Document Type

Working Paper

Date of this Version



With steel and other everyday materials reaching their limits in terms of structural integrity and chemical properties, new materials are needed to provide the next breakthroughs in construction and R&D. Graphene provides incredible strengths and elasticities along with amazing electrical and thermal conductivity. Graphene based materials, the so-called supermaterials, are often limited by the lack of availability due to cost and volume. This report discusses the first large scale production of an important precursor to graphene, graphite oxide (GrO). Based on improvements of Hummer’s method, this project analyses the potential challenges associated with dealing with large quantities of corrosive and reactive substances. The process described here produces 10 tons of GrO per day through eight 3-hour batches. Graphite chunks sourced directly from the mines are crushed and refined. The powdered graphite (<20 microns) is oxidized in a mixture of H2SO4 and KMnO4, which forms a reactive intermediate Mn2O7. The mixture is allowed to react for 3 h. The products are quenched using a bath of water and H2O2. The products from the quenching section go through a series of washes before the GrO product is separated and stored. The washes are processed further to recover valuable manganese compounds to reduce reagent costs. The process is not profitable at the target price of $22/kg, giving an ROI of -71%. At $25.1/kg, the ROI is 0%, and at $26/kg the process isprofitable with an ROI of 15%. The current market price of GO is $1000/kg, so the process still significantly reduces the price of GO in the market.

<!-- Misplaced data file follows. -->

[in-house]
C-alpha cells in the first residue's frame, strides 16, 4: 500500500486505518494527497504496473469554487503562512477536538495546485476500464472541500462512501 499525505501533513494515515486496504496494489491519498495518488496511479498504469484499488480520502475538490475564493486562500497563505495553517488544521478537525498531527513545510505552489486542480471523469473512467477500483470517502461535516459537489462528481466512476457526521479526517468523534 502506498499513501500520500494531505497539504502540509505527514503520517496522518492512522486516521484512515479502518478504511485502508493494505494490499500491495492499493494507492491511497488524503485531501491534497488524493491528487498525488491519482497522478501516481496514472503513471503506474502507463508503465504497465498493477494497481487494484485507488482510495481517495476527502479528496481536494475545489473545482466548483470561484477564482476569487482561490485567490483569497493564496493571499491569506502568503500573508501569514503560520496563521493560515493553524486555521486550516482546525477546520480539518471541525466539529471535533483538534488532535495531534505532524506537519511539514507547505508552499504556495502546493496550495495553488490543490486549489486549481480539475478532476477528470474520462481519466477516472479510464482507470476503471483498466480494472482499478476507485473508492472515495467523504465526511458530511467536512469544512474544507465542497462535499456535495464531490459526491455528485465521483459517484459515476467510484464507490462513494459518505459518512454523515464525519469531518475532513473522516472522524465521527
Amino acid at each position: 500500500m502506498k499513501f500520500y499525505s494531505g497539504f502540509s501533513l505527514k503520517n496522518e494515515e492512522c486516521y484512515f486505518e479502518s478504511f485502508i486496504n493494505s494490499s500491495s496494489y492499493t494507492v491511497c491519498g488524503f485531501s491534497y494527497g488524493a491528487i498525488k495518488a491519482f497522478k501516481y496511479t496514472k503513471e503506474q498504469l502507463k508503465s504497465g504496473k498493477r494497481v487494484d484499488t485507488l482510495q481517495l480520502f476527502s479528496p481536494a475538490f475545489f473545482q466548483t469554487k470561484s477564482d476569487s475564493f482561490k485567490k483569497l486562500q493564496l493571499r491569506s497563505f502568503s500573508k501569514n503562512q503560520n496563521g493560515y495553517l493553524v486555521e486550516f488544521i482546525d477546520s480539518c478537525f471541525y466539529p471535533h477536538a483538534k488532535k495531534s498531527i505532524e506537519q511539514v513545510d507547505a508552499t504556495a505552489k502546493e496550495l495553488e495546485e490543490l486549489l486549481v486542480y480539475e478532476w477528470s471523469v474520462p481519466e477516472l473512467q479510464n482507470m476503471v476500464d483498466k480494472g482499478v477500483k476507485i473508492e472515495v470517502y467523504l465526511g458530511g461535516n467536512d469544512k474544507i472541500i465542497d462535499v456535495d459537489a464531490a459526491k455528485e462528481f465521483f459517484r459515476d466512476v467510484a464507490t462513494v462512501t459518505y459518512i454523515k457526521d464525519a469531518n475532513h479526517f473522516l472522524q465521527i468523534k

Date Posted: 11 May 2020